Why IT Architecture Is Important in the Selection of a CRM Solution

Customers’ Changing Needs Dictate a Flexible, Adaptive, and Customer-Friendly CRM Infrastructure

August 29, 2002

Architecture has become a key consideration when evaluating CRM offerings. Often, IT architects are the key influencers in the decision-making process. This Report highlights the most critical issues in CRM architecture.

Why CRM Architecture is Suddently Hot!

The Days of IT Splurging Are Over

Information technology budgets have been cut to the bone. You can blame this on the tightening global economy. In the high-tech heydays, companies had growing IT budgets. In the late ‘90s, there was a lot of IT overspending thanks to the Y2K piling-on effect--“We should replace all of our systems now with Y2K-compliant ones, and, while we’re at it, let’s spring for the new capabilities we know we need.” We believe that this Y2K technology feeding frenzy combined with the irrational exuberance of the dotcom boom to balloon companies’ IT spending temporarily.

The upside is that, over the past five to seven years, every business has rewired itself to run on the Internet. ‘Net-native architectures are in. Proprietary networks are out.

This is actually great news! It means that we now have a global IT platform and infrastructure that we can use both within and across our organizational boundaries. It also means that we are all ready to get down to business. There will be no more irrational exuberance in IT spending. The wired network foundation is already in place. (Although we believe that a big up-tick in wireless usage and customer demands could provide a new boost to IT infrastructure spending.)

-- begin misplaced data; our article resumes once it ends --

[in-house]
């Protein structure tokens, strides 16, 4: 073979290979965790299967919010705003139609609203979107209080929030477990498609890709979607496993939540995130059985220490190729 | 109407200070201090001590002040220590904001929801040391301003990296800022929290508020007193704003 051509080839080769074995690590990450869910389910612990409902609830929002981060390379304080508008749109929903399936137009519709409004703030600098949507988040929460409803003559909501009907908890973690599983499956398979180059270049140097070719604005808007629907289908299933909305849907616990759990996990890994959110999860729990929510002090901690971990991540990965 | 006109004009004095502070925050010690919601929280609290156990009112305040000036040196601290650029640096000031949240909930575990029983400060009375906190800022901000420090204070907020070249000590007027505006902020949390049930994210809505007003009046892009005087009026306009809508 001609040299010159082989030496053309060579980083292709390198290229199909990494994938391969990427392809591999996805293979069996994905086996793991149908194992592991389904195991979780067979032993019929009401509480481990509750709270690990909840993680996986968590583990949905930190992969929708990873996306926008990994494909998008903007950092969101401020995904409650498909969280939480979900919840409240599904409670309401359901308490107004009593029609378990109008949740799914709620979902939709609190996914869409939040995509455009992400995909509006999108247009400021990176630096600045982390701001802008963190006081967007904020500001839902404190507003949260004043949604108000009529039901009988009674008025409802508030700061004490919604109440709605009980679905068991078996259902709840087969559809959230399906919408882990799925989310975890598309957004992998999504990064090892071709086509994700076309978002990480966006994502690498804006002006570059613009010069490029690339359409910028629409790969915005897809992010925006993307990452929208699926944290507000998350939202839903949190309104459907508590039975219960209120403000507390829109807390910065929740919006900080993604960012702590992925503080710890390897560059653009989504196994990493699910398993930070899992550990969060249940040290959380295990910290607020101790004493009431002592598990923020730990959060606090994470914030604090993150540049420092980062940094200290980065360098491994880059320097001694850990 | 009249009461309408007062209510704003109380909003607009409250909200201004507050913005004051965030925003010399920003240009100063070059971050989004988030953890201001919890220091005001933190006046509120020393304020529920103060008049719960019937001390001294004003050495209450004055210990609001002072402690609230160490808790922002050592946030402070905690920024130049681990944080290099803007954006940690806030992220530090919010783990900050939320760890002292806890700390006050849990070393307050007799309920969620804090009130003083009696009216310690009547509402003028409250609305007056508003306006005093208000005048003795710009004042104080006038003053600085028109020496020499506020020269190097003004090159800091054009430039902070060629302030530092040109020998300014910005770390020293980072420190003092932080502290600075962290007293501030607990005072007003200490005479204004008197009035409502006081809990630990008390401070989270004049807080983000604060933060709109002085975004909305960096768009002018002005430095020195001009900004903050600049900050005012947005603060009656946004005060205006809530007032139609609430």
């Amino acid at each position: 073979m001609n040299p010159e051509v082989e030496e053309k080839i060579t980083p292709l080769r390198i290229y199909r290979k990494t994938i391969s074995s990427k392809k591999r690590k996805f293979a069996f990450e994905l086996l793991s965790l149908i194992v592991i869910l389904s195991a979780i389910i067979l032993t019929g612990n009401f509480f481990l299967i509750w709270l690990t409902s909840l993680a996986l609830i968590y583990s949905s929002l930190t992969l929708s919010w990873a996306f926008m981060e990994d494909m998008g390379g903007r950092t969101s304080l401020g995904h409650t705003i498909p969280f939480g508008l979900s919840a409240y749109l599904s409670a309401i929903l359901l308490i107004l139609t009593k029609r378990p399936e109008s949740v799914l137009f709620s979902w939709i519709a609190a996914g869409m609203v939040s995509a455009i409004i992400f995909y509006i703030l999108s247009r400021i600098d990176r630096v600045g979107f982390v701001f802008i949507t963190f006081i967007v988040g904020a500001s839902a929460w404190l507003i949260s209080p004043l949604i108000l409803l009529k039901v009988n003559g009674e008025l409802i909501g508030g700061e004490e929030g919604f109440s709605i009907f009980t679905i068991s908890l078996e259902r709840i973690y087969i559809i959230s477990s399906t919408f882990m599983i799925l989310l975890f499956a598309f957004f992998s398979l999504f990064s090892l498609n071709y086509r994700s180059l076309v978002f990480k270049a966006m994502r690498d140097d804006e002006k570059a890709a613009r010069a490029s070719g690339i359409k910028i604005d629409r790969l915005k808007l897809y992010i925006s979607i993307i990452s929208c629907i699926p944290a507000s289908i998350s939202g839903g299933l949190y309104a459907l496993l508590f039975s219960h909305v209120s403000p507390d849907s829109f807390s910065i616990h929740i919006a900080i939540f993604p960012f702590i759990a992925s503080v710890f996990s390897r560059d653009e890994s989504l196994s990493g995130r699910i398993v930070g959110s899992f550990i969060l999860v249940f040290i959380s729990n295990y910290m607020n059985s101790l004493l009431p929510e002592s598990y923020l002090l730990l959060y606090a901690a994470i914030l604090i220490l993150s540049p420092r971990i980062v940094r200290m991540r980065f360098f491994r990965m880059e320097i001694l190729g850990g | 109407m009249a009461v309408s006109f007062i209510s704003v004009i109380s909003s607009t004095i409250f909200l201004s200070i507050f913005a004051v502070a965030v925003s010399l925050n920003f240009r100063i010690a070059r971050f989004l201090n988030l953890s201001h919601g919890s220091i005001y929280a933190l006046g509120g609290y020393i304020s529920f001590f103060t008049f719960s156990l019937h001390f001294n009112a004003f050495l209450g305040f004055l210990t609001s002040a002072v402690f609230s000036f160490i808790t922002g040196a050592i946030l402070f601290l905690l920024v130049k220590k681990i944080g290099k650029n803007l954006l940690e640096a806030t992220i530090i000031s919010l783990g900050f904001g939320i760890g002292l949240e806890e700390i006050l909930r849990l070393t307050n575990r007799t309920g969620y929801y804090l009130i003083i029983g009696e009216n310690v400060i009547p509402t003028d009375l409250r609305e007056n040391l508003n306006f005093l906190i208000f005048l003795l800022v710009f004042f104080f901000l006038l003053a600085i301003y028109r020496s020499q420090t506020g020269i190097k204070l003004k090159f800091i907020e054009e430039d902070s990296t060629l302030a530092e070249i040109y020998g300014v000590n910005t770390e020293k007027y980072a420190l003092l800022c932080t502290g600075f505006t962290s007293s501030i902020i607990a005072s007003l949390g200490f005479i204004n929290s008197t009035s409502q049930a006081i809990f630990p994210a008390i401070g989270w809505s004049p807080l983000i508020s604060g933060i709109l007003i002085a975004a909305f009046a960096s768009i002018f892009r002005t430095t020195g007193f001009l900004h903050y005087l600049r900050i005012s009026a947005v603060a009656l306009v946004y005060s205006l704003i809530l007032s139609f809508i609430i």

Companies Need to Rationalize Their IT Infrastructures

Now reality has set in. Most businesses are surveying the clutter of systems and applications in which they invested over the past five years, and they have entered a period of IT standardization and rationalization. Lots of companies have made good progress in selecting a few core application suites in Enterprise Resource Planning (ERP), finance, and other “back office” areas on which to standardize as they retire some older systems. At the same time, businesses are beginning to outsource a number of non-core application functions, such as HR benefits management, payroll, and the like.

We also find that many organizations are reducing the number of operating systems, hardware platforms, development environments, databases, and technical skill sets they want to support.